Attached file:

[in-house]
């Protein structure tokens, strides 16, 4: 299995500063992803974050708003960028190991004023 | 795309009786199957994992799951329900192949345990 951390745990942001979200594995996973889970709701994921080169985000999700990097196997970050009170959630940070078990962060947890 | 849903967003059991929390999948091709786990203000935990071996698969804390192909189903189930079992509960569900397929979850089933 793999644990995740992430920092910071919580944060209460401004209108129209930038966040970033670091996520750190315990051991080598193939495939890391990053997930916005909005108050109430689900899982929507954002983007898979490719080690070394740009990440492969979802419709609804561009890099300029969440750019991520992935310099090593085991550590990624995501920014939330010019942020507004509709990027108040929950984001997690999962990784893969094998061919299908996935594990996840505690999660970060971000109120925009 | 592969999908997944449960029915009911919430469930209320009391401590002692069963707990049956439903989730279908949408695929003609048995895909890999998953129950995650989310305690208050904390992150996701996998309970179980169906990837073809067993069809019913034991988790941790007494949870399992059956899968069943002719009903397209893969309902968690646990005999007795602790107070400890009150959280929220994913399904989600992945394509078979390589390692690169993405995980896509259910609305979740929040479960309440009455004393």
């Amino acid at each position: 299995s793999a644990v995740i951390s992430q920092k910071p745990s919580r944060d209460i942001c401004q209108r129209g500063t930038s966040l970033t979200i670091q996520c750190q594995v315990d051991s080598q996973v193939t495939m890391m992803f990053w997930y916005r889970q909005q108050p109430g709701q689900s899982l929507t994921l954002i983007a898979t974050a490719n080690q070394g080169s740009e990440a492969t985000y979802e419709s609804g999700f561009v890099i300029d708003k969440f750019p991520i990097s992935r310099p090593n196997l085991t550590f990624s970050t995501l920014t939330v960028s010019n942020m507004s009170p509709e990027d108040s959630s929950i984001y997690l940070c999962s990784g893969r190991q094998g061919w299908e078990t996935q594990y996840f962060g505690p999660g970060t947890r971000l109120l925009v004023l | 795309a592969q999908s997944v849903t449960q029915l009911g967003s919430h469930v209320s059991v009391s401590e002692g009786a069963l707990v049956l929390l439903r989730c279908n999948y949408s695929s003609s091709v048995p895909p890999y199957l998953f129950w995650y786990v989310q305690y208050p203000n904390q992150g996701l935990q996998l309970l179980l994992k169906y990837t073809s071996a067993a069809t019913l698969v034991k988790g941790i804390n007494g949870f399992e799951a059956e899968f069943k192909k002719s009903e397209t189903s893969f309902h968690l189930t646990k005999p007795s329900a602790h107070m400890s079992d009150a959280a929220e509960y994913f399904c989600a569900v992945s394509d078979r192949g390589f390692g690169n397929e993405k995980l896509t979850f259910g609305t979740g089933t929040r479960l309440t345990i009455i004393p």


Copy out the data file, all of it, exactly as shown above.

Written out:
[in-house]
């Protein structure tokens, strides 16, 4: 299995500063992803974050708003960028190991004023 | 795309009786199957994992799951329900192949345990 951390745990942001979200594995996973889970709701994921080169985000999700990097196997970050009170959630940070078990962060947890 | 849903967003059991929390999948091709786990203000935990071996698969804390192909189903189930079992509960569900397929979850089933 793999644990995740992430920092910071919580944060209460401004209108129209930038966040970033670091996520750190315990051991080598193939495939890391990053997930916005909005108050109430689900899982929507954002983007898979490719080690070394740009990440492969979802419709609804561009890099300029969440750019991520992935310099090593085991550590990624995501920014939330010019942020507004509709990027108040929950984001997690999962990784893969094998061919299908996935594990996840505690999660970060971000109120925009 | 592969999908997944449960029915009911919430469930209320009391401590002692069963707990049956439903989730279908949408695929003609048995895909890999998953129950995650989310305690208050904390992150996701996998309970179980169906990837073809067993069809019913034991988790941790007494949870399992059956899968069943002719009903397209893969309902968690646990005999007795602790107070400890009150959280929220994913399904989600992945394509078979390589390692690169993405995980896509259910609305979740929040479960309440009455004393």
């Amino acid at each position: 299995s793999a644990v995740i951390s992430q920092k910071p745990s919580r944060d209460i942001c401004q209108r129209g500063t930038s966040l970033t979200i670091q996520c750190q594995v315990d051991s080598q996973v193939t495939m890391m992803f990053w997930y916005r889970q909005q108050p109430g709701q689900s899982l929507t994921l954002i983007a898979t974050a490719n080690q070394g080169s740009e990440a492969t985000y979802e419709s609804g999700f561009v890099i300029d708003k969440f750019p991520i990097s992935r310099p090593n196997l085991t550590f990624s970050t995501l920014t939330v960028s010019n942020m507004s009170p509709e990027d108040s959630s929950i984001y997690l940070c999962s990784g893969r190991q094998g061919w299908e078990t996935q594990y996840f962060g505690p999660g970060t947890r971000l109120l925009v004023l | 795309a592969q999908s997944v849903t449960q029915l009911g967003s919430h469930v209320s059991v009391s401590e002692g009786a069963l707990v049956l929390l439903r989730c279908n999948y949408s695929s003609s091709v048995p895909p890999y199957l998953f129950w995650y786990v989310q305690y208050p203000n904390q992150g996701l935990q996998l309970l179980l994992k169906y990837t073809s071996a067993a069809t019913l698969v034991k988790g941790i804390n007494g949870f399992e799951a059956e899968f069943k192909k002719s009903e397209t189903s893969f309902h968690l189930t646990k005999p007795s329900a602790h107070m400890s079992d009150a959280a929220e509960y994913f399904c989600a569900v992945s394509d078979r192949g390589f390692g690169n397929e993405k995980l896509t979850f259910g609305t979740g089933t929040r479960l309440t345990i009455i004393p």